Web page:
Consider what exactly you are trying to improve when doing Parkour. Parkour Generations’ Dan Edwards says “Parkour aims to develop … the critical elements of coordination, body control, agility, strength, balance, spatial awareness, accuracy, timing, speed, rhythm and the sensitivity which comes from practice, all of which are core to overall functional fitness.”(4) Many sports can improve these things. In my opinion there are few, if any; activities better at developing all of these attributes simultaneously than Parkour but, that isn’t to say other sports would not be useful in enhancing these attributes. Ozzi the founder of Hawaii Parkour says this about the subject “anything that challenges your body in any way will definitely help you, not only in Parkour but many other aspects of your life.”
As I mentioned earlier there are Martial Artists, break dancers, competitive divers, rock climbers, and slackliners. There are also weight lifters, yogis, runners, soccer players, gymnasts, and even basketball players who practice Parkour. Most of which would say that their sports background helped them in some way.
Over the next year I will cross train in some complementary sport/discipline for one to two months. At the beginning of every new sport I will write an article giving an overview of the sport, what it should help increase, my workout plan, baseline measurements, and goals that I will try to achieve during my time practicing. My goals will be based on increasing my proficiency in Parkour skills and foci (using the American Parkour definition) as well as my “usefulness” in life.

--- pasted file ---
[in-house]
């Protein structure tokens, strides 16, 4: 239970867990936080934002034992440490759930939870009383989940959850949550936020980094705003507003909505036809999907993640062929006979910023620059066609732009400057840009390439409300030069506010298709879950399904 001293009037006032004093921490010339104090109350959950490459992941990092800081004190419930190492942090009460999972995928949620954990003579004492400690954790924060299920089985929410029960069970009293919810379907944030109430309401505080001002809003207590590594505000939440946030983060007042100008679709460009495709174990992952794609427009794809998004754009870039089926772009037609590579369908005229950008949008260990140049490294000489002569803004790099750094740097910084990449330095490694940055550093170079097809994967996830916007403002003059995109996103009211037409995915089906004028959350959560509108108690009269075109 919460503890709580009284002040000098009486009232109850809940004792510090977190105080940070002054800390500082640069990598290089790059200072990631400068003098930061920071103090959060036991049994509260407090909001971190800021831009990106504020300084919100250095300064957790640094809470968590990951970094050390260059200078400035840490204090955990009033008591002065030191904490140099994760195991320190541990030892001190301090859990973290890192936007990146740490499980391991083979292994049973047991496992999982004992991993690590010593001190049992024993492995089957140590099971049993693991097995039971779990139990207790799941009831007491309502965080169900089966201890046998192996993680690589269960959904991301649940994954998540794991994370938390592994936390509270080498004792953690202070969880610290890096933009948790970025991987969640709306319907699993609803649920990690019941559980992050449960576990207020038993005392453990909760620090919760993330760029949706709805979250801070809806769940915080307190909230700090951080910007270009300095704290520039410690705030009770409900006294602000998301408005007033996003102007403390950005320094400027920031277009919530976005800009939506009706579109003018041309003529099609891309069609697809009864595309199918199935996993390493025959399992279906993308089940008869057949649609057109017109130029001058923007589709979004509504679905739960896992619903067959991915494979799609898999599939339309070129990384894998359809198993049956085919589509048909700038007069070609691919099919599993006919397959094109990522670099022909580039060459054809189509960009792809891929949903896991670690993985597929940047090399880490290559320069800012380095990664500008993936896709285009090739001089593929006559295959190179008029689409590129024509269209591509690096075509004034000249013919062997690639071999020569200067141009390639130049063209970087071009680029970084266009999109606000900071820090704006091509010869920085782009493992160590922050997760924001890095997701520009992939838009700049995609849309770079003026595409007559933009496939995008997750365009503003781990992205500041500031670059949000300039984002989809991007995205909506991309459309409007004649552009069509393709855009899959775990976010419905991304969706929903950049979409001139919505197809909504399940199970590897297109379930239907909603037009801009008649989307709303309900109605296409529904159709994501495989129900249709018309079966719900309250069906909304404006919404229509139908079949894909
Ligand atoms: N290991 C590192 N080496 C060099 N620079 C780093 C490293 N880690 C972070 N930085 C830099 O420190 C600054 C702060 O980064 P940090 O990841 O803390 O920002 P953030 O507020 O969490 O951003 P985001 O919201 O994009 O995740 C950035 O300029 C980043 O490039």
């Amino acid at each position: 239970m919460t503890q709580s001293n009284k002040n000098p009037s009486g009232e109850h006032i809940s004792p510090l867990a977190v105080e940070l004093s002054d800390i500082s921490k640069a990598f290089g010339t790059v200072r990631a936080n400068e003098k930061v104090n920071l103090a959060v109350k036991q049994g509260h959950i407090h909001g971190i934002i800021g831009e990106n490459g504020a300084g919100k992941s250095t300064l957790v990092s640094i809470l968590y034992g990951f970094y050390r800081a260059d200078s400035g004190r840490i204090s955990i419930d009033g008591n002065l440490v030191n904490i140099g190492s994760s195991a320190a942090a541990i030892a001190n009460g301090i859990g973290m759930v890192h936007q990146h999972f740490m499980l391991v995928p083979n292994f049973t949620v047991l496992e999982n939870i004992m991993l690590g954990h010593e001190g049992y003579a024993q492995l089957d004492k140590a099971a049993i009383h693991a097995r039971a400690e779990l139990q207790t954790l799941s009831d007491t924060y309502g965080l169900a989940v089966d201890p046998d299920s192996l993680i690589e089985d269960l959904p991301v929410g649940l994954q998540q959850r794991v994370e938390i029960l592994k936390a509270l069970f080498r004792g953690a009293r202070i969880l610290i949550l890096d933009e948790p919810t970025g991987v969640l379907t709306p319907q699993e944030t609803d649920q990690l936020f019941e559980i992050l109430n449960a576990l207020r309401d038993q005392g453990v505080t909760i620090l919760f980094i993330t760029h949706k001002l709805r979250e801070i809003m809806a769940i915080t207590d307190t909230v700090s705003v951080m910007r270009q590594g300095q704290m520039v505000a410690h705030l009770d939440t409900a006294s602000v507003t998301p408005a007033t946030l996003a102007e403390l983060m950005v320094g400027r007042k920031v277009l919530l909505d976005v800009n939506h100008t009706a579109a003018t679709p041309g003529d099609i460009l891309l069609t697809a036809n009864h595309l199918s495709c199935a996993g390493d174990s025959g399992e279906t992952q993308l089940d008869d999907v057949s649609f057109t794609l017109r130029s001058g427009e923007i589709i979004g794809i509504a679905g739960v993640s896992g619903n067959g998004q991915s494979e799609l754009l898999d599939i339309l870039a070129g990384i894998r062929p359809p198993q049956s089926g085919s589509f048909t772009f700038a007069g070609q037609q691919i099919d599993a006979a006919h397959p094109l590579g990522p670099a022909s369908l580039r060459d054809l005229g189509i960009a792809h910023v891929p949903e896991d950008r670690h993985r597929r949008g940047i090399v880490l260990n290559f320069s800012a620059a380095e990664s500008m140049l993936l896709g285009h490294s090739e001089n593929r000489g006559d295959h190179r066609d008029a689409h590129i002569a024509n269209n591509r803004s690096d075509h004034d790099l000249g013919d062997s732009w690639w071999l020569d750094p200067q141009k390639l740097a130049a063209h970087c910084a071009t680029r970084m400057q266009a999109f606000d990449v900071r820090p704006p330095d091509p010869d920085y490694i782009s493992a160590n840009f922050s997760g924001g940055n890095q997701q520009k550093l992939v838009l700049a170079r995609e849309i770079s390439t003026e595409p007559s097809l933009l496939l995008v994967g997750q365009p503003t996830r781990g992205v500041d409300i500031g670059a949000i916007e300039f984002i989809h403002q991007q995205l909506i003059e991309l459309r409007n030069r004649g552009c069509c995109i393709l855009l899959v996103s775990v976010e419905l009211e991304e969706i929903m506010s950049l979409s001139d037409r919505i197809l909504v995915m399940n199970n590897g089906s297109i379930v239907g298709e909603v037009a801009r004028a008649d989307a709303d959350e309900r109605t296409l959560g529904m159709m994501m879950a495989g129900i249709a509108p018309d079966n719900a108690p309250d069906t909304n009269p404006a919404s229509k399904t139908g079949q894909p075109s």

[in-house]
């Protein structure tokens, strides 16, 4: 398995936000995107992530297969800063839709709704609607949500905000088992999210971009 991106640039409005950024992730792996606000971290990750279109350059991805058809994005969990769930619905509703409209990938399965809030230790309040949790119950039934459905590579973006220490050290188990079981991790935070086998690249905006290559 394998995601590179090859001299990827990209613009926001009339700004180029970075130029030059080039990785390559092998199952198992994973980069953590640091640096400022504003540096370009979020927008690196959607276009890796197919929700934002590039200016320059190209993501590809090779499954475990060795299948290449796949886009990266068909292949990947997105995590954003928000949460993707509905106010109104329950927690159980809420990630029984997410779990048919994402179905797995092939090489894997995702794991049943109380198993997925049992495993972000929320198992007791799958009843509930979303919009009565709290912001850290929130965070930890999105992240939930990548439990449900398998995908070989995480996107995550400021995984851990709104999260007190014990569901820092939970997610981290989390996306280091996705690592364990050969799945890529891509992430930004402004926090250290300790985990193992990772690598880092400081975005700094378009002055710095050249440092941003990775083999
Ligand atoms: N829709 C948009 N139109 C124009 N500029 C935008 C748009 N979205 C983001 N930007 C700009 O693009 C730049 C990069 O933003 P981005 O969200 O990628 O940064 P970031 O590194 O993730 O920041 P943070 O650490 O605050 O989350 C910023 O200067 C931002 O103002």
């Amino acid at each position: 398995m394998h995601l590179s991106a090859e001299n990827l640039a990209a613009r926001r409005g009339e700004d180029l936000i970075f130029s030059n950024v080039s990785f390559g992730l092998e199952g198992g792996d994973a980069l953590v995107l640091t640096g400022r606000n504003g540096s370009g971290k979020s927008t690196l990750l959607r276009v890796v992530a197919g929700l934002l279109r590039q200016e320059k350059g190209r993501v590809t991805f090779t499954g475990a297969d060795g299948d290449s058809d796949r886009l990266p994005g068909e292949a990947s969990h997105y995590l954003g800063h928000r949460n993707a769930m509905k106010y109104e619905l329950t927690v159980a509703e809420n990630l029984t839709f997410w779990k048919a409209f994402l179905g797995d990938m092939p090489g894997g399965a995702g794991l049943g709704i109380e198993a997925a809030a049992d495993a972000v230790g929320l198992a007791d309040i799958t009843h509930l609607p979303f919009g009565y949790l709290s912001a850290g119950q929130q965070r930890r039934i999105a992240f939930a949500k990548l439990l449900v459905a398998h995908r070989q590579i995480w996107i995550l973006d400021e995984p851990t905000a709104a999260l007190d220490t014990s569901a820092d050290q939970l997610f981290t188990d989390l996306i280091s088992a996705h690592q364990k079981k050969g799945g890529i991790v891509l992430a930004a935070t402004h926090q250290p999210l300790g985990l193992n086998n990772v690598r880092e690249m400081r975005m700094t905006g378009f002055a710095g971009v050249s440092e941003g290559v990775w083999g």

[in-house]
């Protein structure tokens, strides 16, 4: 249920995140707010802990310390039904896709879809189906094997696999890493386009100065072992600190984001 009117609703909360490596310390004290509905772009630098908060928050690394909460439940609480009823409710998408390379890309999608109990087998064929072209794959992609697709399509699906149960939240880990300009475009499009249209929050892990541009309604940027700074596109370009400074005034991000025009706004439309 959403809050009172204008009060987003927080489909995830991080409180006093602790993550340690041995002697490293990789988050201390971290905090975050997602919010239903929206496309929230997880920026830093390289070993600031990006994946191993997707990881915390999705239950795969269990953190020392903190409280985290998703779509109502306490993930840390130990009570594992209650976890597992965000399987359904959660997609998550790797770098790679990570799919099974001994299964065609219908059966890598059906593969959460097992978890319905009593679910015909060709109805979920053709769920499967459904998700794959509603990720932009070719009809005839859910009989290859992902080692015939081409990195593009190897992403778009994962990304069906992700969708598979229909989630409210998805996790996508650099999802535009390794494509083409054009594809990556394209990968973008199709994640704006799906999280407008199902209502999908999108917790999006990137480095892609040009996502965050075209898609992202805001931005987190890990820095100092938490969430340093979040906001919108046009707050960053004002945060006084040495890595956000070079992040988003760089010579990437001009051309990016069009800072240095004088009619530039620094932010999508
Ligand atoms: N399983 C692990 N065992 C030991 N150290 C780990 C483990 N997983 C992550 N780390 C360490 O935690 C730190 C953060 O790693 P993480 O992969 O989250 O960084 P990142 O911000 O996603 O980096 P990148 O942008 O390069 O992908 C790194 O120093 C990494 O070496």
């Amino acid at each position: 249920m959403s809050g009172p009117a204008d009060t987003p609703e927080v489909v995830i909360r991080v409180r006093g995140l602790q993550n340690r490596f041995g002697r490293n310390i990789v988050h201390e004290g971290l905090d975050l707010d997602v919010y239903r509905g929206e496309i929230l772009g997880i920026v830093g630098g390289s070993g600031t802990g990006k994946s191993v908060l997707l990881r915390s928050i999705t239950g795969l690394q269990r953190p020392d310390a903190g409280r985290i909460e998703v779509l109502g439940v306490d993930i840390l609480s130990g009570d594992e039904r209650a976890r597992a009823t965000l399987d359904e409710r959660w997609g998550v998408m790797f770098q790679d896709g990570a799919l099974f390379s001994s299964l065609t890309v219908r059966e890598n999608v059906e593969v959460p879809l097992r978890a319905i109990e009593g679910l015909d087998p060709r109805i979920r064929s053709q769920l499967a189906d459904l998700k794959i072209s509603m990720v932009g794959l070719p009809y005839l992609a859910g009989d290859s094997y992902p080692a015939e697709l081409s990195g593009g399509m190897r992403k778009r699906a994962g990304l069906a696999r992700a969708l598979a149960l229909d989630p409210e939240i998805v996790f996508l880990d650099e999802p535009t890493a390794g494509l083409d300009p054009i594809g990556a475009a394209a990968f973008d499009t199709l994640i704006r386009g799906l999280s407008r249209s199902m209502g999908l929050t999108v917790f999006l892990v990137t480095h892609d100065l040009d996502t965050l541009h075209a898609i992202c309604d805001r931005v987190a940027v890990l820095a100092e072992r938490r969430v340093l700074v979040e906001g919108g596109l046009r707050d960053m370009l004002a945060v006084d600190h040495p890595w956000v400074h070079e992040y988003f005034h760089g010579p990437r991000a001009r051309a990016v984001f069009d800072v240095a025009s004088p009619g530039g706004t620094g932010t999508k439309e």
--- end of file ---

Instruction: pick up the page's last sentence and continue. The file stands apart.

After I complete the allotted time for each activity I will write a follow-up post about how it helped me, whether or not I achieved my goals, variations I took in the training routine I laid out, final thoughts and anecdotal evidence which I will attempt to keep as scientific as possible. In addition to all this I will also detail how, in my opinion, Parkour training helped with that activity.
Note: I have always believed that Parkour is a personal discipline. I cannot tell you how to train and am not trying to get you to sign up for gymnastics classes. Nobody has Parkour training down to an exact science. There are good and bad things about every school of thought. In the case of cross training, American Parkour and PK Generations both support Cross Training to some degree. (5) Again this is one path and you don’t have to believe in its validity or results, just as I don’t have to be held back by views about the usefulness of other activities to train for Parkour.
I expect to have an activity picked and goals posted by Friday!
Please discuss. What do you think about my plan? Am I full of crap or do you think that my idea has merit? Any suggestions about what I should train first or later? Be as specific as you want. I would love to see some quality discussion.
(5) Edwards, Dan. "Off The Wall - Articles | Parkour Generations." Off The Wall - Articles | Parkour Generations. Parkour Generations, n.d.
Web. 13 June 2012. <http://www.parkourgenerations.com/article/wall>;.
(4) Edwards, Dan. "Parkour as Functional Fitness." Parkour as Functional Fitness - Articles | Parkour Generations. Parkour Generations,
n.d. Web. 13 June 2012. <http://www.parkourgenerations.com/article/parkour-functional-fitness-through-movement>;.
(3) Fitzgerald, Matt. "Eight Benefits Of Cross-Training." Runners World Aug. 2004: n. pag. Www.runnersworld.com
. Web. 13 June 2012.
(2) Krause, Paul. "The Benifits of Cross-Training." AAMA Journal (2009)
Attachments and other options: n. pag. Web. 13 June 2012. <http://www.ttmg.net/sites/default/files/Cross-
(1) Toorock, Mark. "What Is Parkour?" American Parkour. N.p., 12 Oct. 2009. Web. 13 June 2012.